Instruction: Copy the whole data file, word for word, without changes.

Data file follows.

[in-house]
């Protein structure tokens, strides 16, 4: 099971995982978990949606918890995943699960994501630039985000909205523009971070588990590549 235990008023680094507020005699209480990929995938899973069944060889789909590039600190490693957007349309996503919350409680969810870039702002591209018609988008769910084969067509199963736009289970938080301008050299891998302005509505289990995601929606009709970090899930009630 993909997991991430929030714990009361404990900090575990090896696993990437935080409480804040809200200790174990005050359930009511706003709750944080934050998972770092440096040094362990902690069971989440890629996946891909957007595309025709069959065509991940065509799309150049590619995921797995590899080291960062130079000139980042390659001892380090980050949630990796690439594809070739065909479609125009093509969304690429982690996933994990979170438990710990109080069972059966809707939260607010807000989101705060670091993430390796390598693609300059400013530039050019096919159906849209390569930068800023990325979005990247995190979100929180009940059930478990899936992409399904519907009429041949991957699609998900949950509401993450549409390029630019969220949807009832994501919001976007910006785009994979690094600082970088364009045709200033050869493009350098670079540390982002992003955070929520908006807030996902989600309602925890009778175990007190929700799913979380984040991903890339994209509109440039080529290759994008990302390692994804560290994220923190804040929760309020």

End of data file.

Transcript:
[in-house]
């Protein structure tokens, strides 16, 4: 099971995982978990949606918890995943699960994501630039985000909205523009971070588990590549 235990008023680094507020005699209480990929995938899973069944060889789909590039600190490693957007349309996503919350409680969810870039702002591209018609988008769910084969067509199963736009289970938080301008050299891998302005509505289990995601929606009709970090899930009630 993909997991991430929030714990009361404990900090575990090896696993990437935080409480804040809200200790174990005050359930009511706003709750944080934050998972770092440096040094362990902690069971989440890629996946891909957007595309025709069959065509991940065509799309150049590619995921797995590899080291960062130079000139980042390659001892380090980050949630990796690439594809070739065909479609125009093509969304690429982690996933994990979170438990710990109080069972059966809707939260607010807000989101705060670091993430390796390598693609300059400013530039050019096919159906849209390569930068800023990325979005990247995190979100929180009940059930478990899936992409399904519907009429041949991957699609998900949950509401993450549409390029630019969220949807009832994501919001976007910006785009994979690094600082970088364009045709200033050869493009350098670079540390982002992003955070929520908006807030996902989600309602925890009778175990007190929700799913979380984040991903890339994209509109440039080529290759994008990302390692994804560290994220923190804040929760309020």